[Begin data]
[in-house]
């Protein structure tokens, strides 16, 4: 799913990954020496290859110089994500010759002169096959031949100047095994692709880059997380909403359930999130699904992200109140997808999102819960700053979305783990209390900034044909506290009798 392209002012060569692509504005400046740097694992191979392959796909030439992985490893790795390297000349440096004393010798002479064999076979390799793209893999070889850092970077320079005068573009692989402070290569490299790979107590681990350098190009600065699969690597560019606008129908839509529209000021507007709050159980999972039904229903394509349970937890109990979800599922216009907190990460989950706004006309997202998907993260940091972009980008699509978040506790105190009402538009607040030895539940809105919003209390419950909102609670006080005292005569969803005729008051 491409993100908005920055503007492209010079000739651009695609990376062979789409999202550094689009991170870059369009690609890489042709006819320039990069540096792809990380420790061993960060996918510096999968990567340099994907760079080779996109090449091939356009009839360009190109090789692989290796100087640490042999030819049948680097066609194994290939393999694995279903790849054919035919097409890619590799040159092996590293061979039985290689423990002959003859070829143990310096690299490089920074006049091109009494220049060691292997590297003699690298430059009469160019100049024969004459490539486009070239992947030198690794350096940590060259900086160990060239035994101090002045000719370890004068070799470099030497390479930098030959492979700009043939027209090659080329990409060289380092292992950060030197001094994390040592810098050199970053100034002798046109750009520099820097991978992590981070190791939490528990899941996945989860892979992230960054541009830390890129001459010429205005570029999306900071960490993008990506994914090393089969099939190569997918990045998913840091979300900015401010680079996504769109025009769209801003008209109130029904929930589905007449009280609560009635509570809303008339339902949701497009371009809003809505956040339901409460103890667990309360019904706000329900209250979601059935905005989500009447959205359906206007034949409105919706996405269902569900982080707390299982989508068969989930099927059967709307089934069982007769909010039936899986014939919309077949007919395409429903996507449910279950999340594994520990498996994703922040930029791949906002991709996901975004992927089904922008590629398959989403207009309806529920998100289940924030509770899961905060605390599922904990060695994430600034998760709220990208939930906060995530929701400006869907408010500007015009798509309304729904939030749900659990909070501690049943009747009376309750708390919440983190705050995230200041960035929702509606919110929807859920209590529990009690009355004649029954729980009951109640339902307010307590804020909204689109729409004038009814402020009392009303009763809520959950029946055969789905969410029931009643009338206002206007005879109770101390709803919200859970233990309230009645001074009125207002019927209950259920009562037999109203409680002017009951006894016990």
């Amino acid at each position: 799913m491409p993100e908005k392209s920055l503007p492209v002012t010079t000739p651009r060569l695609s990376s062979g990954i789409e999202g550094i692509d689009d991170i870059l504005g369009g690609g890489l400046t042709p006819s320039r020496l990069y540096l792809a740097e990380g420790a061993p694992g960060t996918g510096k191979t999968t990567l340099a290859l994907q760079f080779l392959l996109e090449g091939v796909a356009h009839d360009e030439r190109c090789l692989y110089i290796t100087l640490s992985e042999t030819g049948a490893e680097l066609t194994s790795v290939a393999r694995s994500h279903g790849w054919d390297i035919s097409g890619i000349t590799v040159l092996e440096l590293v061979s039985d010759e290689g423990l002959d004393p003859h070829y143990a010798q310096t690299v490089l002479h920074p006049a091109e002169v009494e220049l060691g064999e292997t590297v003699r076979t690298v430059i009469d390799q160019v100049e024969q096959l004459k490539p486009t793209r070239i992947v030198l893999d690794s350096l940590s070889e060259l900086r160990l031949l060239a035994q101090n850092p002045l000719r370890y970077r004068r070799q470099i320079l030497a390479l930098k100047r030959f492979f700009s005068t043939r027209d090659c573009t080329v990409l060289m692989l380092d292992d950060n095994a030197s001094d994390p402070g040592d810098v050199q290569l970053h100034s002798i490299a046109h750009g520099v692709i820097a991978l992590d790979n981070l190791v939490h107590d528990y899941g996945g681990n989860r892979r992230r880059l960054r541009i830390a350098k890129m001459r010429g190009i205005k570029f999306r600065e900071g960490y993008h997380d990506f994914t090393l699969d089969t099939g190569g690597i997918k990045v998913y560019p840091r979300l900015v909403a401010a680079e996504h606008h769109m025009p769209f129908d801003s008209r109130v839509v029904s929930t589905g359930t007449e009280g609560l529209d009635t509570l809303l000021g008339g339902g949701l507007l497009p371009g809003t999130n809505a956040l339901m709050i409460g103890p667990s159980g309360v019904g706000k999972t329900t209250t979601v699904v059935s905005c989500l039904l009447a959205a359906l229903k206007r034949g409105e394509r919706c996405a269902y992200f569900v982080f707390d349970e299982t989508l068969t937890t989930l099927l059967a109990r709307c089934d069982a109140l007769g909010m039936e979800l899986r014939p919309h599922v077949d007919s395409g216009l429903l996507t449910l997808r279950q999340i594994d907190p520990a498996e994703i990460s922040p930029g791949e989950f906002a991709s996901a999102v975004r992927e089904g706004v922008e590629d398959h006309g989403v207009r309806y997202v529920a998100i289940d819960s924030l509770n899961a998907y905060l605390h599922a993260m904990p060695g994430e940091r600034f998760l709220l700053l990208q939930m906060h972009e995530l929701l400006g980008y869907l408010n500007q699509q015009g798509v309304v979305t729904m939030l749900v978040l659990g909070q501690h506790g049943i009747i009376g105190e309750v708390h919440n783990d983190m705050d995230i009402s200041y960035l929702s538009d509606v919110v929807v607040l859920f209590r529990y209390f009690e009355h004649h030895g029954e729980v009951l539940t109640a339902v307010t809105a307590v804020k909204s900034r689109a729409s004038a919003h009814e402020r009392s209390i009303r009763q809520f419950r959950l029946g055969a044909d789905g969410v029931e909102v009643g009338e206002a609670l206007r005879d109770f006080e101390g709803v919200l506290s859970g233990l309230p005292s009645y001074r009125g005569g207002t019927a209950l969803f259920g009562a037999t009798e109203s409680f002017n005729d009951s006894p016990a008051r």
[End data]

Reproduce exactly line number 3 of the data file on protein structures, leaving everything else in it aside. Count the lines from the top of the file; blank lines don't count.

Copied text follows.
């Amino acid at each position: 799913m491409p993100e908005k392209s920055l503007p492209v002012t010079t000739p651009r060569l695609s990376s062979g990954i789409e999202g550094i692509d689009d991170i870059l504005g369009g690609g890489l400046t042709p006819s320039r020496l990069y540096l792809a740097e990380g420790a061993p694992g960060t996918g510096k191979t999968t990567l340099a290859l994907q760079f080779l392959l996109e090449g091939v796909a356009h009839d360009e030439r190109c090789l692989y110089i290796t100087l640490s992985e042999t030819g049948a490893e680097l066609t194994s790795v290939a393999r694995s994500h279903g790849w054919d390297i035919s097409g890619i000349t590799v040159l092996e440096l590293v061979s039985d010759e290689g423990l002959d004393p003859h070829y143990a010798q310096t690299v490089l002479h920074p006049a091109e002169v009494e220049l060691g064999e292997t590297v003699r076979t690298v430059i009469d390799q160019v100049e024969q096959l004459k490539p486009t793209r070239i992947v030198l893999d690794s350096l940590s070889e060259l900086r160990l031949l060239a035994q101090n850092p002045l000719r370890y970077r004068r070799q470099i320079l030497a390479l930098k100047r030959f492979f700009s005068t043939r027209d090659c573009t080329v990409l060289m692989l380092d292992d950060n095994a030197s001094d994390p402070g040592d810098v050199q290569l970053h100034s002798i490299a046109h750009g520099v692709i820097a991978l992590d790979n981070l190791v939490h107590d528990y899941g996945g681990n989860r892979r992230r880059l960054r541009i830390a350098k890129m001459r010429g190009i205005k570029f999306r600065e900071g960490y993008h997380d990506f994914t090393l699969d089969t099939g190569g690597i997918k990045v998913y560019p840091r979300l900015v909403a401010a680079e996504h606008h769109m025009p769209f129908d801003s008209r109130v839509v029904s929930t589905g359930t007449e009280g609560l529209d009635t509570l809303l000021g008339g339902g949701l507007l497009p371009g809003t999130n809505a956040l339901m709050i409460g103890p667990s159980g309360v019904g706000k999972t329900t209250t979601v699904v059935s905005c989500l039904l009447a959205a359906l229903k206007r034949g409105e394509r919706c996405a269902y992200f569900v982080f707390d349970e299982t989508l068969t937890t989930l099927l059967a109990r709307c089934d069982a109140l007769g909010m039936e979800l899986r014939p919309h599922v077949d007919s395409g216009l429903l996507t449910l997808r279950q999340i594994d907190p520990a498996e994703i990460s922040p930029g791949e989950f906002a991709s996901a999102v975004r992927e089904g706004v922008e590629d398959h006309g989403v207009r309806y997202v529920a998100i289940d819960s924030l509770n899961a998907y905060l605390h599922a993260m904990p060695g994430e940091r600034f998760l709220l700053l990208q939930m906060h972009e995530l929701l400006g980008y869907l408010n500007q699509q015009g798509v309304v979305t729904m939030l749900v978040l659990g909070q501690h506790g049943i009747i009376g105190e309750v708390h919440n783990d983190m705050d995230i009402s200041y960035l929702s538009d509606v919110v929807v607040l859920f209590r529990y209390f009690e009355h004649h030895g029954e729980v009951l539940t109640a339902v307010t809105a307590v804020k909204s900034r689109a729409s004038a919003h009814e402020r009392s209390i009303r009763q809520f419950r959950l029946g055969a044909d789905g969410v029931e909102v009643g009338e206002a609670l206007r005879d109770f006080e101390g709803v919200l506290s859970g233990l309230p005292s009645y001074r009125g005569g207002t019927a209950l969803f259920g009562a037999t009798e109203s409680f002017n005729d009951s006894p016990a008051r």